Dell EMC’s Mozy has unlocked a new encryption key security feature for its enterprise backup product.
MozyEnterprise now provides support for the Key Management Interoperability Protocol (KMIP), which automatically generates per-user encryption keys that can be managed through an on-premises key management server (KMS).
The update features a “single pane of glass to manage all those encryption keys across all applications,” said David Hartley, product management consultant in research and development at Mozy.
MozyEnterprise now has more automated, granular encryption key management, Hartley said.
Mozy backup previously offered three other encryption key options:
• Mozy default encryption key: Mozy assigns an encryption key to users, stores and manages it.
• Personal encryption key: Each user manually creates a unique personal encryption key.
• Corporate encryption key: A Mozy administrator can create a key for all users in the company or a unique one for each user group.
MozyEnterprise backup customers most often used the corporate encryption key method.
The key management under Mozy backup had leaned traditional, but now it’s more isolated and controlled, said Robert Rhame, research director of backup technologies and storage for Gartner.
“This updates their methodology, silos individual users to protect them and gives them centralized control while having granularity,” Rhame said.
Dell EMC claims more than 900 customers for MozyEnterprise, a cloud backup product that includes file sync and mobile access. It’s aimed at large companies, ones with full-time IT staff and thousands of endpoints.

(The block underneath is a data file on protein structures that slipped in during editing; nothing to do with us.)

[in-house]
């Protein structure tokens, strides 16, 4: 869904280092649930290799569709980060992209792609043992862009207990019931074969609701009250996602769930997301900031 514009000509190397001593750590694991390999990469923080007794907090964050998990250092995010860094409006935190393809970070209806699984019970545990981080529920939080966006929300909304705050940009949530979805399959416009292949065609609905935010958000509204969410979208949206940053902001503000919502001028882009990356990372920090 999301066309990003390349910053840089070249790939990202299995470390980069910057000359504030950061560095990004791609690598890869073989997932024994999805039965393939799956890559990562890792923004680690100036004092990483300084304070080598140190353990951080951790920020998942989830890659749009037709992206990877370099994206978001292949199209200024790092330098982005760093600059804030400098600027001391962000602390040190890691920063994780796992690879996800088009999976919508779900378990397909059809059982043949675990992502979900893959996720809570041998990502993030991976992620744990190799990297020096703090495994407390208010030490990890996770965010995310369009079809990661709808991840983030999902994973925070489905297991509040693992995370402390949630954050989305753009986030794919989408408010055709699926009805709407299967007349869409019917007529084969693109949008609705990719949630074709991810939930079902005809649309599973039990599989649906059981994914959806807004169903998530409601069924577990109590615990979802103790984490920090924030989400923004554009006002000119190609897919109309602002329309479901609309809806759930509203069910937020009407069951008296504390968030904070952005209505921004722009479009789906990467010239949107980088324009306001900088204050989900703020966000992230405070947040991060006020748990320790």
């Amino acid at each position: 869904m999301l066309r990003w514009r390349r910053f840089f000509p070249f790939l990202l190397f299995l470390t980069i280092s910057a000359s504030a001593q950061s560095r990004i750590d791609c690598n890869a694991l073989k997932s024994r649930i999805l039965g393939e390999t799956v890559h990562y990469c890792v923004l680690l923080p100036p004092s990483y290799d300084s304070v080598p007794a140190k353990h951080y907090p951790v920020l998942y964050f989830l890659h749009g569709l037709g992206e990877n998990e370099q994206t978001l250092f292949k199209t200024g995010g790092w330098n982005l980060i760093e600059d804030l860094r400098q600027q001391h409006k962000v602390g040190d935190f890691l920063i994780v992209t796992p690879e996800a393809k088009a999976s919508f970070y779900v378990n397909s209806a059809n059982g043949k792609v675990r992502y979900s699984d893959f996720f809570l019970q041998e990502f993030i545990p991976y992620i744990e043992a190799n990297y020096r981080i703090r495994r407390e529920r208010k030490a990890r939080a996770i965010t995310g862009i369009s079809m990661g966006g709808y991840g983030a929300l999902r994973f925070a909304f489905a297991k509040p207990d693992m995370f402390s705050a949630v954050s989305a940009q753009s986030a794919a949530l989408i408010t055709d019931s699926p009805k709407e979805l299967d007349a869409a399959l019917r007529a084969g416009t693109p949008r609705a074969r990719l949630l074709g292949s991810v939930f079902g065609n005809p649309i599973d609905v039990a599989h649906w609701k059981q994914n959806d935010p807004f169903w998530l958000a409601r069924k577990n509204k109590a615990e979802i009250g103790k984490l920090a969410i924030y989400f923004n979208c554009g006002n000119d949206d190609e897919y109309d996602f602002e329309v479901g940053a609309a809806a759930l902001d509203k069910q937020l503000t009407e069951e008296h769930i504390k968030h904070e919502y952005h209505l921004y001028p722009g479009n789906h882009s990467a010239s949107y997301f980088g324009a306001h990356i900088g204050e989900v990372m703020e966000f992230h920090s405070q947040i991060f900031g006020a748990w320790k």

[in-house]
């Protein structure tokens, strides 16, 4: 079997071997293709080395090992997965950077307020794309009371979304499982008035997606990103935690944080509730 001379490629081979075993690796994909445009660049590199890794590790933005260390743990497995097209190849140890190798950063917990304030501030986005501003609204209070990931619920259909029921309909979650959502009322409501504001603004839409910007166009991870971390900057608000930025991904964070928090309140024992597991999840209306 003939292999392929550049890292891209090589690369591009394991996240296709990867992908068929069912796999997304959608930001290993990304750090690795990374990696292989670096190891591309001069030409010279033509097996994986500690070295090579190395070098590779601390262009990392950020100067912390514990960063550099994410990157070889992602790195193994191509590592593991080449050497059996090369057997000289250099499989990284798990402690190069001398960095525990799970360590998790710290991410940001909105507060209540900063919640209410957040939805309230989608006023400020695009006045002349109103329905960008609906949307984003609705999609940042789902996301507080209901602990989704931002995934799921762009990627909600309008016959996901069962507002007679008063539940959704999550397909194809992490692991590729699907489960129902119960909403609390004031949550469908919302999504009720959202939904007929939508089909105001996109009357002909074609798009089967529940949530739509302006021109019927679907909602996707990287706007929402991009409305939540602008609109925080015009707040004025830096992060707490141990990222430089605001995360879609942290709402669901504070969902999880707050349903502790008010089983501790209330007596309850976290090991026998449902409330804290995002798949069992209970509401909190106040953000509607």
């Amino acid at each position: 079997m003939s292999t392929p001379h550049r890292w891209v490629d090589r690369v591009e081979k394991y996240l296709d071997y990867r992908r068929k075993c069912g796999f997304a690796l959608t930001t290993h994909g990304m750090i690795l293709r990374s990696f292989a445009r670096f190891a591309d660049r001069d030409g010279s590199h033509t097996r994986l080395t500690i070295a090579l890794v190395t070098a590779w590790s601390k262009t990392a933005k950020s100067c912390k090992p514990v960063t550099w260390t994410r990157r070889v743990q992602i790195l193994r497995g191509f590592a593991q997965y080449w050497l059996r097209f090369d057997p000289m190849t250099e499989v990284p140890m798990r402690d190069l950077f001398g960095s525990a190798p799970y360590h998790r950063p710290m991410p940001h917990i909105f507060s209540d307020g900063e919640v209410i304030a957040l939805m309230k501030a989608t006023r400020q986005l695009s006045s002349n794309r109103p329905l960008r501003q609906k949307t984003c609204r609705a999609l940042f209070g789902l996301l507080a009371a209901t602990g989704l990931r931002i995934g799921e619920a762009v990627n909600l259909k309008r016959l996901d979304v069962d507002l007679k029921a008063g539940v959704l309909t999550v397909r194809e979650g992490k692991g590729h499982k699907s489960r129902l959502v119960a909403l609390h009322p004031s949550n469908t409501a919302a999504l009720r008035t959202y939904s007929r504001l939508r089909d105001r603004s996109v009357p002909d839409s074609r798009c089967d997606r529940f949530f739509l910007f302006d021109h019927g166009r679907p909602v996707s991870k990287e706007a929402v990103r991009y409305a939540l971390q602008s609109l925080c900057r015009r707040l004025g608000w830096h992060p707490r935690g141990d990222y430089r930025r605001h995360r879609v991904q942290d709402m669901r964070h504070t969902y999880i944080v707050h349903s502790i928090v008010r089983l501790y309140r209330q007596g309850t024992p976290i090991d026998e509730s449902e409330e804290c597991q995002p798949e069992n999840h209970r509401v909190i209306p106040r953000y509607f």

A couple of Mozy’s large customers had requested the KMS option. Hartley said Mozy was happy to oblige because of the trend in enterprise IT towards the centralized management of encryption keys across multiple applications using a KMS.
The KMS enables backup administrators to create and manage per-user local encryption keys.
“At-rest security is better because you have an encryption key per user,” Hartley said.
KMIP is now generally available for MozyEnterprise, for free, on Windows. Mac support is expected soon.
Mozy backup finds home in Dell EMC
Mozy is part of the Dell security suite, Hartley said. EMC bought Mozy backup in 2007. Dell bought EMC in 2016.
Rhame noted that Dell EMC does a solid job with its security overall.
“This is just an additional layer of isolation,” Rhame said of the MozyEnterprise update. “Key management was a little bit — but not much — behind.”
The Dell-EMC merger has worked well so far for Mozy because EMC had an enterprise focus, and Dell brings more consumers and SMBs to the table, Hartley said. In addition, Mozy is recommending SafeNet, a Dell technology partner, for the KMS aspect.
Rhame said it’s refreshing to see this additional feature from Mozy.
“It gives you an indication that this product has legs inside the new Dell EMC,” Rhame said. Conversely, Dell EMC in April spun out its Spanning cloud-to-cloud backup to Insight Venture Partners.
Rhame said he sees Mozy positioning itself toward more remote and branch office (ROBO) backup.
“A lot of endpoint backup vendors are moving in that direction,” towards ROBO, Rhame said.
For example, Druva went ROBO with its Phoenix product.
Mozy backup products also include MozyPro for smaller businesses and MozyHome for personal use.